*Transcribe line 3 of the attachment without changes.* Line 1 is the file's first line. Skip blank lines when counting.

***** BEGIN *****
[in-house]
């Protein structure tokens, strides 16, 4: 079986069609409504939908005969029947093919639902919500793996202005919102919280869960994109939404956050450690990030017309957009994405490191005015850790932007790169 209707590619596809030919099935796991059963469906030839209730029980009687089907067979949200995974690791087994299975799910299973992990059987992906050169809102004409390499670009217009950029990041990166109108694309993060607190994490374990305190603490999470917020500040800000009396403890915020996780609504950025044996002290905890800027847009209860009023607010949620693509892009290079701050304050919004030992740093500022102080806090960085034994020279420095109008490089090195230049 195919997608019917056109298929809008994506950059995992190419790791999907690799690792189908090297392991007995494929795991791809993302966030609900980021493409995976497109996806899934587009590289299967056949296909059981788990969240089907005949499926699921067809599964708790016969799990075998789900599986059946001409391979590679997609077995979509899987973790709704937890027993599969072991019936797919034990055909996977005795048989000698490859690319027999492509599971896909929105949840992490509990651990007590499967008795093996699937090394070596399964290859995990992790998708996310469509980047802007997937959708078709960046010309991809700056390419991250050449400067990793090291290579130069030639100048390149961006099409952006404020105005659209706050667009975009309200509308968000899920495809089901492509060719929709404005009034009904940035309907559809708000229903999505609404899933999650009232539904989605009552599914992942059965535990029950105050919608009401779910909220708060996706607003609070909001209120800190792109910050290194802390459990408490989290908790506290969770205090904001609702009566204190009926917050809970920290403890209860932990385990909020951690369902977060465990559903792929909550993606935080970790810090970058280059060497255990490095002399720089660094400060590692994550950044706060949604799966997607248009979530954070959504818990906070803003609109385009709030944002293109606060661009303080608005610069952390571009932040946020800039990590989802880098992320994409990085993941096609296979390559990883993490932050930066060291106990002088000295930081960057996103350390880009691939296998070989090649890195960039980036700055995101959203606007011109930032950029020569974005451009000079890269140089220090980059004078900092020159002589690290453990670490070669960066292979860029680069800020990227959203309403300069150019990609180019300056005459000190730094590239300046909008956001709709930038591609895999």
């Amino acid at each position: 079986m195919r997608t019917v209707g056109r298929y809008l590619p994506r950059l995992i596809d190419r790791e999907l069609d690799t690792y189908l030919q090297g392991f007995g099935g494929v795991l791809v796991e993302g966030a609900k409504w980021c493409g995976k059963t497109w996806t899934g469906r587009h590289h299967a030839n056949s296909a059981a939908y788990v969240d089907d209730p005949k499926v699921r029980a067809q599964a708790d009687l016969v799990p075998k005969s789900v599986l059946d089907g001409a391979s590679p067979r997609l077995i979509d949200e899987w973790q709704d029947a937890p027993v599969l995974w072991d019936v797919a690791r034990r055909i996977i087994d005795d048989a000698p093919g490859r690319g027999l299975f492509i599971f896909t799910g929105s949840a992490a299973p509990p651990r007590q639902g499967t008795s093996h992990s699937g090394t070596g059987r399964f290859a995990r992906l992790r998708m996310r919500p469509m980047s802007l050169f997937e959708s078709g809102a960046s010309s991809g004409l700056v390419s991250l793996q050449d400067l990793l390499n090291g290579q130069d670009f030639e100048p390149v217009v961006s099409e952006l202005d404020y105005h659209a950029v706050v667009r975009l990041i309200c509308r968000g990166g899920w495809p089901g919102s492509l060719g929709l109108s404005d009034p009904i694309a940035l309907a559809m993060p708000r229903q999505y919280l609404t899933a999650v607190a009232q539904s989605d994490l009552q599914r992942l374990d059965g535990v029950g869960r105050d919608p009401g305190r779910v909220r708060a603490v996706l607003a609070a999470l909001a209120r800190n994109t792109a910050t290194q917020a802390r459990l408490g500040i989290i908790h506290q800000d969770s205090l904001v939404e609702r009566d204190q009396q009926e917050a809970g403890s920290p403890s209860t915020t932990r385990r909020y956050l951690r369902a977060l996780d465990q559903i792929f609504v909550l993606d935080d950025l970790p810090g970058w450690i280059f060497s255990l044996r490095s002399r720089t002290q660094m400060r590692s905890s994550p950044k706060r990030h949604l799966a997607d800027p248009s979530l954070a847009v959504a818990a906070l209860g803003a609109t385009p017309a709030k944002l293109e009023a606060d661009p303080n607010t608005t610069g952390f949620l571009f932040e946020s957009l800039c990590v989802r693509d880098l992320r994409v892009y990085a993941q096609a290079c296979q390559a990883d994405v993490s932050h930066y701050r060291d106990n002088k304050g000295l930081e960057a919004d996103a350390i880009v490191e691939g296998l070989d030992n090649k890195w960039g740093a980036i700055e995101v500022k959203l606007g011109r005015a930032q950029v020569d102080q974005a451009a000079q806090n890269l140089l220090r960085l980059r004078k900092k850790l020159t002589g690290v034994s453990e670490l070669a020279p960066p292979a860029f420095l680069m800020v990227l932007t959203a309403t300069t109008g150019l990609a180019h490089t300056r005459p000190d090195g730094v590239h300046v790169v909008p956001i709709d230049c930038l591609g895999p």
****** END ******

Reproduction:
């Amino acid at each position: 079986m195919r997608t019917v209707g056109r298929y809008l590619p994506r950059l995992i596809d190419r790791e999907l069609d690799t690792y189908l030919q090297g392991f007995g099935g494929v795991l791809v796991e993302g966030a609900k409504w980021c493409g995976k059963t497109w996806t899934g469906r587009h590289h299967a030839n056949s296909a059981a939908y788990v969240d089907d209730p005949k499926v699921r029980a067809q599964a708790d009687l016969v799990p075998k005969s789900v599986l059946d089907g001409a391979s590679p067979r997609l077995i979509d949200e899987w973790q709704d029947a937890p027993v599969l995974w072991d019936v797919a690791r034990r055909i996977i087994d005795d048989a000698p093919g490859r690319g027999l299975f492509i599971f896909t799910g929105s949840a992490a299973p509990p651990r007590q639902g499967t008795s093996h992990s699937g090394t070596g059987r399964f290859a995990r992906l992790r998708m996310r919500p469509m980047s802007l050169f997937e959708s078709g809102a960046s010309s991809g004409l700056v390419s991250l793996q050449d400067l990793l390499n090291g290579q130069d670009f030639e100048p390149v217009v961006s099409e952006l202005d404020y105005h659209a950029v706050v667009r975009l990041i309200c509308r968000g990166g899920w495809p089901g919102s492509l060719g929709l109108s404005d009034p009904i694309a940035l309907a559809m993060p708000r229903q999505y919280l609404t899933a999650v607190a009232q539904s989605d994490l009552q599914r992942l374990d059965g535990v029950g869960r105050d919608p009401g305190r779910v909220r708060a603490v996706l607003a609070a999470l909001a209120r800190n994109t792109a910050t290194q917020a802390r459990l408490g500040i989290i908790h506290q800000d969770s205090l904001v939404e609702r009566d204190q009396q009926e917050a809970g403890s920290p403890s209860t915020t932990r385990r909020y956050l951690r369902a977060l996780d465990q559903i792929f609504v909550l993606d935080d950025l970790p810090g970058w450690i280059f060497s255990l044996r490095s002399r720089t002290q660094m400060r590692s905890s994550p950044k706060r990030h949604l799966a997607d800027p248009s979530l954070a847009v959504a818990a906070l209860g803003a609109t385009p017309a709030k944002l293109e009023a606060d661009p303080n607010t608005t610069g952390f949620l571009f932040e946020s957009l800039c990590v989802r693509d880098l992320r994409v892009y990085a993941q096609a290079c296979q390559a990883d994405v993490s932050h930066y701050r060291d106990n002088k304050g000295l930081e960057a919004d996103a350390i880009v490191e691939g296998l070989d030992n090649k890195w960039g740093a980036i700055e995101v500022k959203l606007g011109r005015a930032q950029v020569d102080q974005a451009a000079q806090n890269l140089l220090r960085l980059r004078k900092k850790l020159t002589g690290v034994s453990e670490l070669a020279p960066p292979a860029f420095l680069m800020v990227l932007t959203a309403t300069t109008g150019l990609a180019h490089t300056r005459p000190d090195g730094v590239h300046v790169v909008p956001i709709d230049c930038l591609g895999p």